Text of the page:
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b Includes Asian, Native Hawaiian or other Pacific Islander, American Indian/Alaskan Native, multiracial, none of these races, and refused or didn’t know

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c A mental or general medical condition that was incurred or aggravated during active duty

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d Measured by the Veterans RAND 12-Item Health Survey. Possible scores range from 0 to 100 for both mental health and physical health functioning, with higher scores indicating better functioning.

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e Among patients with at least one visit

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f Among patients with a stay of at least one night

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Table 2Perceptions of VHA behavioral health care among 5,185 patients, by diagnostic cohorta
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a All percentages are weighted.

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b Patients with a substance use disorder could also be assigned to one mental health diagnostic cohort.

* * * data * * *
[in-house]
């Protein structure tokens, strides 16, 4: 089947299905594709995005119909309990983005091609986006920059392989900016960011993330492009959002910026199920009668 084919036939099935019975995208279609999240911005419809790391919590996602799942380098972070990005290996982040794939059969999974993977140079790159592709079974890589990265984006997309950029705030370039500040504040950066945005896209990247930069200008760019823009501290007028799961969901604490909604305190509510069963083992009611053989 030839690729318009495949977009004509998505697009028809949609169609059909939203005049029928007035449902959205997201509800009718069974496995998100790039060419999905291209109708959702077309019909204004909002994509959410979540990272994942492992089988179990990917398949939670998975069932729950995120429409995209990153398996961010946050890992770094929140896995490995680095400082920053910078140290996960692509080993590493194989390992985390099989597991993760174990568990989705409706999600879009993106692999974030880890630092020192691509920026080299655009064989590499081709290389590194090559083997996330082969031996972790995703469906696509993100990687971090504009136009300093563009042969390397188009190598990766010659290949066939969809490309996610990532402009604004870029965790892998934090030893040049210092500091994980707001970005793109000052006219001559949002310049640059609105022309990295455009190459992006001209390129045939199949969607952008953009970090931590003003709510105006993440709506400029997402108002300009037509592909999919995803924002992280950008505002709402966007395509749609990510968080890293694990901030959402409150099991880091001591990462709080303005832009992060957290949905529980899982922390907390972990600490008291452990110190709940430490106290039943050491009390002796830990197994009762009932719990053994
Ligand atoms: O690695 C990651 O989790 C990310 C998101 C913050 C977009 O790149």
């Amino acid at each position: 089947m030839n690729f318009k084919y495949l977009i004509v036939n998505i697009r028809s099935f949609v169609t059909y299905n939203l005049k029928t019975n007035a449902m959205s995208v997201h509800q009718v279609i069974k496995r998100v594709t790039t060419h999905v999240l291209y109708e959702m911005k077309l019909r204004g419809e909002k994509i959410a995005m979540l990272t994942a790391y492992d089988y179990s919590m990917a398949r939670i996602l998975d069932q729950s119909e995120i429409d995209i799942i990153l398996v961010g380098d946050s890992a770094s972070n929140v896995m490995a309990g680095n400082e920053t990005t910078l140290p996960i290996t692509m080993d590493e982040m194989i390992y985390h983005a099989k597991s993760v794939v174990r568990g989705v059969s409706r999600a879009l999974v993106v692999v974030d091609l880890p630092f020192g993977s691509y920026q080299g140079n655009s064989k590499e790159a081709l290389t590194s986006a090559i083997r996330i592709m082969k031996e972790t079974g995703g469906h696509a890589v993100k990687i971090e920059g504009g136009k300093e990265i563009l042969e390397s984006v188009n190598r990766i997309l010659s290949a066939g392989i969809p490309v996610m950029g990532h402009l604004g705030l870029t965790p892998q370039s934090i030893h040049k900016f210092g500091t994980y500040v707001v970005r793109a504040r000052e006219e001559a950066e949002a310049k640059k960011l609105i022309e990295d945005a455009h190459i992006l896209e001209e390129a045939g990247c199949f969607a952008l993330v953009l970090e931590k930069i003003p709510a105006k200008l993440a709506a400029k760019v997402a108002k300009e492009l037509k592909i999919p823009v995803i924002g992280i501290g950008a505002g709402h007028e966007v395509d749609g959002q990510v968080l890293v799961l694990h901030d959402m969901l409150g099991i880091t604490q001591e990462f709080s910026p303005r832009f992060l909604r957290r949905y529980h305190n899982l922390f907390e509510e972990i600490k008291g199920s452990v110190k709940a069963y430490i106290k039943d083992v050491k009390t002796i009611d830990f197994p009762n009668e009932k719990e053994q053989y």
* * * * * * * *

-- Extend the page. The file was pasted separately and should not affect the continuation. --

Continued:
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c Patients who tried to make appointments for counseling or treatment reported always receiving them as soon as requested.

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Table 3Perceived improvement in key areas among 5,185 patients who reported use of VHA behavioral health care, by diagnostic cohorta
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a All percentages are weighted.

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b Patients with a substance use disorder could also be assigned to one mental health diagnostic cohort.

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Table 4Association of patients’ perceptions of VHA behavioral health care and diagnostic cohorta
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a The analyses were adjusted for age, race, sex, service-connected disability, mental and physical health functioning, utilization (outpatient visits and inpatient nights), and co-occurring mental or substance use disorder.

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b Patients with bipolar I disorder are the reference group.

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c Patients without a substance use disorder are the reference group.

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Table 5Association of patients’ perceived improvement in key areas and diagnostic cohorta
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a The analyses were adjusted for age, race, sex, service-connected disability, mental and physical health functioning, utilization (outpatient visits and inpatient nights), and co-occurring mental or substance use disorder.

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b Patients with bipolar I disorder are the reference group.

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c Patients without a substance use disorder are the reference group.